Two thoughts, both of them cultural. What is it with these immigrants that desire to work in France but don't want to adopt the French culture -- thats really what the Burqa ban is about (not simply religion and politics although culture includes them both). The old saying "When in Rome do as the Romans do" seems to be ignored by many muslim immigrants almost to the point of arrogance. It's like they're saying "we came to work here, but not participate in your decadent, evil culture, so we'll keep apart, and keep our own valules in our little communities and only speak Arabic, and have no desire to integrate with French culture and history". Personally I think that people that don't like the culture are like unwanted guests, be nice but show them the door -- they can go live and work in place that fits "their" lifestyle. Secondly, France is historic in that it was in what is now France, that the Battle of Tours was fought -- the battle that kept the Islamic Conquests (muslims have crusades too, one could even argue they started it) from turning Europe into part of the Islamic Caliphate and preserved the Christian faith and culture in Europe. In the Quran it mentions the many tribes of Jews and Christians in what is now Saudi Arabia -- where are those tribes today? Gone like the desert sands. And how many new churches does Saudi Arabia, the guardians Mecca, allow to be built each year in Mecca? Zero. Because that is their culture -- one of triumph of Islam and that's that the way it's going to stay -- they don't believe in religous tolerance. That's why I don't want to live there. And I would aruge that a majority of French don't want to live there either. So the fact that a conservative Islamic culture is creeping into France is disturbing and hopefully will invigorate a cultural debate about what it means to be French, and understanding the special place France has in Christian history. Because lets face it, Christianity is on the defensive -- yet it was secular Christianity that gave rise to the western cultures that seemingly everyone wants to immigrate to. Food for thought.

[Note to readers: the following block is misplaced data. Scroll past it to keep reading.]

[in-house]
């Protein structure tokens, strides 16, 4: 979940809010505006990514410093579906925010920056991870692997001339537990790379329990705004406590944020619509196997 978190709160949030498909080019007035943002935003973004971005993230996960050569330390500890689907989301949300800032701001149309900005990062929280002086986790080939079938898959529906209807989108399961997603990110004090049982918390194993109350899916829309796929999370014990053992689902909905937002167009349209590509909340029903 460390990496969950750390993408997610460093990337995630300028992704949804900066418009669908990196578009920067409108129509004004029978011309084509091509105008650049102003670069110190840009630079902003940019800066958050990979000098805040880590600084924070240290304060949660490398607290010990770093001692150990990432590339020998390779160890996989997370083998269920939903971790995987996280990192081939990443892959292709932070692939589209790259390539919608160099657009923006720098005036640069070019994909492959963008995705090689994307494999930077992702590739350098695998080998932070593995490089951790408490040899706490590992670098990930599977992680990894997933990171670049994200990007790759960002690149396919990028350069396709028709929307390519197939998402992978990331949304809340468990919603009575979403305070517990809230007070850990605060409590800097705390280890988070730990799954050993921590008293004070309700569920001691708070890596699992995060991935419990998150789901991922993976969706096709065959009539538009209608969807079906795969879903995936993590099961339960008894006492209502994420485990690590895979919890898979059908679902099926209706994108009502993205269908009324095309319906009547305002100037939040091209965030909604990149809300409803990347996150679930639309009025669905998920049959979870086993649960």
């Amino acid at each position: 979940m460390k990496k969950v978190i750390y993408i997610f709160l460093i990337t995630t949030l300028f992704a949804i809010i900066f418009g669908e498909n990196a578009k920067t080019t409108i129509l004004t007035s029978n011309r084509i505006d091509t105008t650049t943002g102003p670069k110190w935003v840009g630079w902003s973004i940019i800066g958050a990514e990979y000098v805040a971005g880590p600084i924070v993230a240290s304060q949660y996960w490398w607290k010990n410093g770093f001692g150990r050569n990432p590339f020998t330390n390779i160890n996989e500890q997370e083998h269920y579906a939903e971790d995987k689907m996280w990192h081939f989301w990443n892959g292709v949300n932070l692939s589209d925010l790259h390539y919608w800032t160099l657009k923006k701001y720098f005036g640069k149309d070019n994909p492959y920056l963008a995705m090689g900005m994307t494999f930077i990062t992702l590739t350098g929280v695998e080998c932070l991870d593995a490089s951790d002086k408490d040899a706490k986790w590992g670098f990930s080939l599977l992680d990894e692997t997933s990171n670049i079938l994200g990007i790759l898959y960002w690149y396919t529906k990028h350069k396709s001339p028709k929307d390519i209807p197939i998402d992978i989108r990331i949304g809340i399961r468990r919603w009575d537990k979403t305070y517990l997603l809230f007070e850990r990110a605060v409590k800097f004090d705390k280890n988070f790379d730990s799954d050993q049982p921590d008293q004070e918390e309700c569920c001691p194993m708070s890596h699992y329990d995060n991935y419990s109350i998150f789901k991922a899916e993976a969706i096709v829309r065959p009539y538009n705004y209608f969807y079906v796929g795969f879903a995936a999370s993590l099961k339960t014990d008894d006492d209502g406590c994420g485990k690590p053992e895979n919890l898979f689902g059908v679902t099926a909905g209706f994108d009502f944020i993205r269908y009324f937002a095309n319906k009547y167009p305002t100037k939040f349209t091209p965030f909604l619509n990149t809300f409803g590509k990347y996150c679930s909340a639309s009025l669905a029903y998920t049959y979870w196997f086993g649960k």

I hope France takes the next step and arrests those praying on the streets of Paris. Vive la France !